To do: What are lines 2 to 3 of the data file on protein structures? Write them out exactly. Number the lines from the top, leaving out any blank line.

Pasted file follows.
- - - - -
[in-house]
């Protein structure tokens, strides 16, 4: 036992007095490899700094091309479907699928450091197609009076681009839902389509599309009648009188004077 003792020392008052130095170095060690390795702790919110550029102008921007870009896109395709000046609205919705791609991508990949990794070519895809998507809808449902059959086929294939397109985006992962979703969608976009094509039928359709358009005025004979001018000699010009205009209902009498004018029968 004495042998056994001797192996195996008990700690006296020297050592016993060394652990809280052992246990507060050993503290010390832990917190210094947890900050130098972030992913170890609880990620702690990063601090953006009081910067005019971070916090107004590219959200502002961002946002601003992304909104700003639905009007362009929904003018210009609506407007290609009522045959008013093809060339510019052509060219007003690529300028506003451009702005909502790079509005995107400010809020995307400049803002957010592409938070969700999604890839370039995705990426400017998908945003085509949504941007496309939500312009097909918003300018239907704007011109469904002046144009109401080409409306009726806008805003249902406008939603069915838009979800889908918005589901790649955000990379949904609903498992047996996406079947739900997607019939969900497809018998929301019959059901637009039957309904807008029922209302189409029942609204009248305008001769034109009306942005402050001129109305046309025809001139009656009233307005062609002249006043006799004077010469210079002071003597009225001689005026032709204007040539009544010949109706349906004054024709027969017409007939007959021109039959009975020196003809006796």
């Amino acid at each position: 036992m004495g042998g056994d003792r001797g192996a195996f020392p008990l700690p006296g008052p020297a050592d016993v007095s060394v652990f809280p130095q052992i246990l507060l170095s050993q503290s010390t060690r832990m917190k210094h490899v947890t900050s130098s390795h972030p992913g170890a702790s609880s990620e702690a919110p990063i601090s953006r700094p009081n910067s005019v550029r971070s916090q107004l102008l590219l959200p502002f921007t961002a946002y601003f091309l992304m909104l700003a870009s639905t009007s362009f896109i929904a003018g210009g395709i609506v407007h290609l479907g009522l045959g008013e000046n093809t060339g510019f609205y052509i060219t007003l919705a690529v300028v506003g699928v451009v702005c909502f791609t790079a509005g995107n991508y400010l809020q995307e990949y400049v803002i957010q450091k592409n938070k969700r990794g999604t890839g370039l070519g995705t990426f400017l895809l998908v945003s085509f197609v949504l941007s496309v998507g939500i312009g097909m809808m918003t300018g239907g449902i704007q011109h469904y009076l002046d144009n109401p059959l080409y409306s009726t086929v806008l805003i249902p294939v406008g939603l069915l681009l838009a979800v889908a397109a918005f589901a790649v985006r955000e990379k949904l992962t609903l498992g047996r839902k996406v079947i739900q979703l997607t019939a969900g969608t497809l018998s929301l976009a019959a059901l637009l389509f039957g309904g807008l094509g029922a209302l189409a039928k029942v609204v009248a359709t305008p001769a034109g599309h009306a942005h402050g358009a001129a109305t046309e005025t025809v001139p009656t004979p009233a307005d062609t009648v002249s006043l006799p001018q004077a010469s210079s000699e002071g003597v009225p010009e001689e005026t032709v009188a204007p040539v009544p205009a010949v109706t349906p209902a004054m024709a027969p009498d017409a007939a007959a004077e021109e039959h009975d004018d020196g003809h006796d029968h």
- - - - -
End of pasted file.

């Protein structure tokens, strides 16, 4: 036992007095490899700094091309479907699928450091197609009076681009839902389509599309009648009188004077 003792020392008052130095170095060690390795702790919110550029102008921007870009896109395709000046609205919705791609991508990949990794070519895809998507809808449902059959086929294939397109985006992962979703969608976009094509039928359709358009005025004979001018000699010009205009209902009498004018029968 004495042998056994001797192996195996008990700690006296020297050592016993060394652990809280052992246990507060050993503290010390832990917190210094947890900050130098972030992913170890609880990620702690990063601090953006009081910067005019971070916090107004590219959200502002961002946002601003992304909104700003639905009007362009929904003018210009609506407007290609009522045959008013093809060339510019052509060219007003690529300028506003451009702005909502790079509005995107400010809020995307400049803002957010592409938070969700999604890839370039995705990426400017998908945003085509949504941007496309939500312009097909918003300018239907704007011109469904002046144009109401080409409306009726806008805003249902406008939603069915838009979800889908918005589901790649955000990379949904609903498992047996996406079947739900997607019939969900497809018998929301019959059901637009039957309904807008029922209302189409029942609204009248305008001769034109009306942005402050001129109305046309025809001139009656009233307005062609002249006043006799004077010469210079002071003597009225001689005026032709204007040539009544010949109706349906004054024709027969017409007939007959021109039959009975020196003809006796």
């Amino acid at each position: 036992m004495g042998g056994d003792r001797g192996a195996f020392p008990l700690p006296g008052p020297a050592d016993v007095s060394v652990f809280p130095q052992i246990l507060l170095s050993q503290s010390t060690r832990m917190k210094h490899v947890t900050s130098s390795h972030p992913g170890a702790s609880s990620e702690a919110p990063i601090s953006r700094p009081n910067s005019v550029r971070s916090q107004l102008l590219l959200p502002f921007t961002a946002y601003f091309l992304m909104l700003a870009s639905t009007s362009f896109i929904a003018g210009g395709i609506v407007h290609l479907g009522l045959g008013e000046n093809t060339g510019f609205y052509i060219t007003l919705a690529v300028v506003g699928v451009v702005c909502f791609t790079a509005g995107n991508y400010l809020q995307e990949y400049v803002i957010q450091k592409n938070k969700r990794g999604t890839g370039l070519g995705t990426f400017l895809l998908v945003s085509f197609v949504l941007s496309v998507g939500i312009g097909m809808m918003t300018g239907g449902i704007q011109h469904y009076l002046d144009n109401p059959l080409y409306s009726t086929v806008l805003i249902p294939v406008g939603l069915l681009l838009a979800v889908a397109a918005f589901a790649v985006r955000e990379k949904l992962t609903l498992g047996r839902k996406v079947i739900q979703l997607t019939a969900g969608t497809l018998s929301l976009a019959a059901l637009l389509f039957g309904g807008l094509g029922a209302l189409a039928k029942v609204v009248a359709t305008p001769a034109g599309h009306a942005h402050g358009a001129a109305t046309e005025t025809v001139p009656t004979p009233a307005d062609t009648v002249s006043l006799p001018q004077a010469s210079s000699e002071g003597v009225p010009e001689e005026t032709v009188a204007p040539v009544p205009a010949v109706t349906p209902a004054m024709a027969p009498d017409a007939a007959a004077e021109e039959h009975d004018d020196g003809h006796d029968h």